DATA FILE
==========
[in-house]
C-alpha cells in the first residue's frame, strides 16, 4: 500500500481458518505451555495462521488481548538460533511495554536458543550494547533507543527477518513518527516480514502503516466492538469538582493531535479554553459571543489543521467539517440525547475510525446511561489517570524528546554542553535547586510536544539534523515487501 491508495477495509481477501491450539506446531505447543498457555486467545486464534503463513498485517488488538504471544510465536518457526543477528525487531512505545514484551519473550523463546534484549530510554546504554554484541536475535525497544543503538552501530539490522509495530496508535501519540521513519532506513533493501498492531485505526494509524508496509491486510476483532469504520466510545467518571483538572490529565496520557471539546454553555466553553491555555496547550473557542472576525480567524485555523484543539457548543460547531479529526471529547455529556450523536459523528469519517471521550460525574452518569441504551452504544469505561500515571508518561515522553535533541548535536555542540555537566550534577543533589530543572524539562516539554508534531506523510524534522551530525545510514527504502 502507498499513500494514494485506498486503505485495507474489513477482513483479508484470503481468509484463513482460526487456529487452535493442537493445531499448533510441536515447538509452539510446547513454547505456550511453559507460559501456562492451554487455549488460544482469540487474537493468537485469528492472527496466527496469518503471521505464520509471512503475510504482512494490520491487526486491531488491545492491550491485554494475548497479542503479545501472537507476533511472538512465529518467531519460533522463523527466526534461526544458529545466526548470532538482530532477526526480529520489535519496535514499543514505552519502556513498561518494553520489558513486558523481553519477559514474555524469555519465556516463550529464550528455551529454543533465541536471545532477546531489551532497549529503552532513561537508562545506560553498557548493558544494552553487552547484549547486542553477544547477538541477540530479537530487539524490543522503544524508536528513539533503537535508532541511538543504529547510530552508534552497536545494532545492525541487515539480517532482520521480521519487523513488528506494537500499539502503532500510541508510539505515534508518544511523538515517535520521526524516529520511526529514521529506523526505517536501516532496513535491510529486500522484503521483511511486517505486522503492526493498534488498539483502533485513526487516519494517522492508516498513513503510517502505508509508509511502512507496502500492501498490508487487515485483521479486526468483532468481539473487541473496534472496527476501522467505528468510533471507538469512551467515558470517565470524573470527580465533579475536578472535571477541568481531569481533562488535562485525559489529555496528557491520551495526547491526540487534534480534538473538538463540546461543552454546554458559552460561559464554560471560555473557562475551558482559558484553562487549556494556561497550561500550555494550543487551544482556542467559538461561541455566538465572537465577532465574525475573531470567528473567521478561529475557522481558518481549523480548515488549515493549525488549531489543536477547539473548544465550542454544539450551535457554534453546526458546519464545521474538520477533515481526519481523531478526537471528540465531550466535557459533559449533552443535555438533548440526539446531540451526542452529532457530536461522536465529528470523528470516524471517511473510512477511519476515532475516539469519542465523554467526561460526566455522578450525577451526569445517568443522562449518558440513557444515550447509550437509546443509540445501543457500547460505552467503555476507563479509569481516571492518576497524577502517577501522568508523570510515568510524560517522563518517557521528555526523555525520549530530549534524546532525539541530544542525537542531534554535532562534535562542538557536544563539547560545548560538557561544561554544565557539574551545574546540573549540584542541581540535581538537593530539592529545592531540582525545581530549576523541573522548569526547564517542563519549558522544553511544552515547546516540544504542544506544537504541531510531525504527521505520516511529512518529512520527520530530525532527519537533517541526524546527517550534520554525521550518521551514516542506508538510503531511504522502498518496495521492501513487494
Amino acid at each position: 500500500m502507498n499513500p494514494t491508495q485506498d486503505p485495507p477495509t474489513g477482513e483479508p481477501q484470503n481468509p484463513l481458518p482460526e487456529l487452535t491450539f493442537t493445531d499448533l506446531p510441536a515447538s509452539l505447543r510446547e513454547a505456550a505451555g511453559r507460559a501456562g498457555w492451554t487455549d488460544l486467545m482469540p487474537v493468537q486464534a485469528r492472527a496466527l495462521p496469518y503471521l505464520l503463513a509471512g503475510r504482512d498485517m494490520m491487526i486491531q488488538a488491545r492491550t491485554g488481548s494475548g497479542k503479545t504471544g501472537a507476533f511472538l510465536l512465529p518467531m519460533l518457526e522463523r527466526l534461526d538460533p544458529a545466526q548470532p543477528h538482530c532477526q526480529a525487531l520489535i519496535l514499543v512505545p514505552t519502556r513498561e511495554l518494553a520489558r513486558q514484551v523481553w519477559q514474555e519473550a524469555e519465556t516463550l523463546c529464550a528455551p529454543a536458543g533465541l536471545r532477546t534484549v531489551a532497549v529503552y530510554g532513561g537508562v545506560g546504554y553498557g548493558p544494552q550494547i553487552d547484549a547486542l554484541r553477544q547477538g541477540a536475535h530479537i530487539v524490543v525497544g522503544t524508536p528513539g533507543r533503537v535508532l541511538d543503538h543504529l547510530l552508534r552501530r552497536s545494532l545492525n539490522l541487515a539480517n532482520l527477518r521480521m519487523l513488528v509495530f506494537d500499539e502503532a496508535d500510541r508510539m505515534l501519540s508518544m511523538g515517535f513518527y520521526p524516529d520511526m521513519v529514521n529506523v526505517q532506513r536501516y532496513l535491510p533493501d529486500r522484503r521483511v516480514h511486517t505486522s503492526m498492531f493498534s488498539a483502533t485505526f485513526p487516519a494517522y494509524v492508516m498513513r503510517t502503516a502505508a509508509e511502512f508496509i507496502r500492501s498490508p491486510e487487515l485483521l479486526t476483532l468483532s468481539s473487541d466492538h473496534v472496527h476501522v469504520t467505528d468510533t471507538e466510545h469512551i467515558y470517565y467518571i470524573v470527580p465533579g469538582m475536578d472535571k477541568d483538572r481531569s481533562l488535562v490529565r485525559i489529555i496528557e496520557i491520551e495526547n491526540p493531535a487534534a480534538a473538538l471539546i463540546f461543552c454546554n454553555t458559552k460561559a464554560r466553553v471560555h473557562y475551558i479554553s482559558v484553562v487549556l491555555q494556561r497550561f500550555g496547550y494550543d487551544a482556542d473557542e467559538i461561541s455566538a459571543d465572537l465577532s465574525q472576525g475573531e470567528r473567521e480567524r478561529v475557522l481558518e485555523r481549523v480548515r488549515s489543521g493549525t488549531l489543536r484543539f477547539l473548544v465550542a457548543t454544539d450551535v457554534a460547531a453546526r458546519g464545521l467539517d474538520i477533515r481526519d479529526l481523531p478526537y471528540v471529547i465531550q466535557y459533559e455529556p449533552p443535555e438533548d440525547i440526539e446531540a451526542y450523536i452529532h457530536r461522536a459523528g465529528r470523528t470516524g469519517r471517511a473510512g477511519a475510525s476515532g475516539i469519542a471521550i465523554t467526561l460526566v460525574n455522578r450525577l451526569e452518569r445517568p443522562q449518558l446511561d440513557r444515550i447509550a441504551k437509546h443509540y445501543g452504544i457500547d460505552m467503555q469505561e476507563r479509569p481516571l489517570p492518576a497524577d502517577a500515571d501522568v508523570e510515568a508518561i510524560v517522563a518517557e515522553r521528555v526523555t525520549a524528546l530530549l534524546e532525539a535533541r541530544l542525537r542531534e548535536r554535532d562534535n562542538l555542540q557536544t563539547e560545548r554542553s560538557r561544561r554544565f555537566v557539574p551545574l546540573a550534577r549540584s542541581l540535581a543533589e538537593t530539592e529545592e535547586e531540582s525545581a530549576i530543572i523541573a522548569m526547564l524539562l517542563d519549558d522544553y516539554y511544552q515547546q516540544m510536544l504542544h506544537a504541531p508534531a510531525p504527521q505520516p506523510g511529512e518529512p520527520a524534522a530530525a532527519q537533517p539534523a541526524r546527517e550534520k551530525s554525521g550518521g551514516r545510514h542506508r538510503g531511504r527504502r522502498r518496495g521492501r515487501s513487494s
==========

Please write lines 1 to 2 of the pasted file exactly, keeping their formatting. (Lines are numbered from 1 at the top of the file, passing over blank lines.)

[in-house]
C-alpha cells in the first residue's frame, strides 16, 4: 500500500481458518505451555495462521488481548538460533511495554536458543550494547533507543527477518513518527516480514502503516466492538469538582493531535479554553459571543489543521467539517440525547475510525446511561489517570524528546554542553535547586510536544539534523515487501 491508495477495509481477501491450539506446531505447543498457555486467545486464534503463513498485517488488538504471544510465536518457526543477528525487531512505545514484551519473550523463546534484549530510554546504554554484541536475535525497544543503538552501530539490522509495530496508535501519540521513519532506513533493501498492531485505526494509524508496509491486510476483532469504520466510545467518571483538572490529565496520557471539546454553555466553553491555555496547550473557542472576525480567524485555523484543539457548543460547531479529526471529547455529556450523536459523528469519517471521550460525574452518569441504551452504544469505561500515571508518561515522553535533541548535536555542540555537566550534577543533589530543572524539562516539554508534531506523510524534522551530525545510514527504502 502507498499513500494514494485506498486503505485495507474489513477482513483479508484470503481468509484463513482460526487456529487452535493442537493445531499448533510441536515447538509452539510446547513454547505456550511453559507460559501456562492451554487455549488460544482469540487474537493468537485469528492472527496466527496469518503471521505464520509471512503475510504482512494490520491487526486491531488491545492491550491485554494475548497479542503479545501472537507476533511472538512465529518467531519460533522463523527466526534461526544458529545466526548470532538482530532477526526480529520489535519496535514499543514505552519502556513498561518494553520489558513486558523481553519477559514474555524469555519465556516463550529464550528455551529454543533465541536471545532477546531489551532497549529503552532513561537508562545506560553498557548493558544494552553487552547484549547486542553477544547477538541477540530479537530487539524490543522503544524508536528513539533503537535508532541511538543504529547510530552508534552497536545494532545492525541487515539480517532482520521480521519487523513488528506494537500499539502503532500510541508510539505515534508518544511523538515517535520521526524516529520511526529514521529506523526505517536501516532496513535491510529486500522484503521483511511486517505486522503492526493498534488498539483502533485513526487516519494517522492508516498513513503510517502505508509508509511502512507496502500492501498490508487487515485483521479486526468483532468481539473487541473496534472496527476501522467505528468510533471507538469512551467515558470517565470524573470527580465533579475536578472535571477541568481531569481533562488535562485525559489529555496528557491520551495526547491526540487534534480534538473538538463540546461543552454546554458559552460561559464554560471560555473557562475551558482559558484553562487549556494556561497550561500550555494550543487551544482556542467559538461561541455566538465572537465577532465574525475573531470567528473567521478561529475557522481558518481549523480548515488549515493549525488549531489543536477547539473548544465550542454544539450551535457554534453546526458546519464545521474538520477533515481526519481523531478526537471528540465531550466535557459533559449533552443535555438533548440526539446531540451526542452529532457530536461522536465529528470523528470516524471517511473510512477511519476515532475516539469519542465523554467526561460526566455522578450525577451526569445517568443522562449518558440513557444515550447509550437509546443509540445501543457500547460505552467503555476507563479509569481516571492518576497524577502517577501522568508523570510515568510524560517522563518517557521528555526523555525520549530530549534524546532525539541530544542525537542531534554535532562534535562542538557536544563539547560545548560538557561544561554544565557539574551545574546540573549540584542541581540535581538537593530539592529545592531540582525545581530549576523541573522548569526547564517542563519549558522544553511544552515547546516540544504542544506544537504541531510531525504527521505520516511529512518529512520527520530530525532527519537533517541526524546527517550534520554525521550518521551514516542506508538510503531511504522502498518496495521492501513487494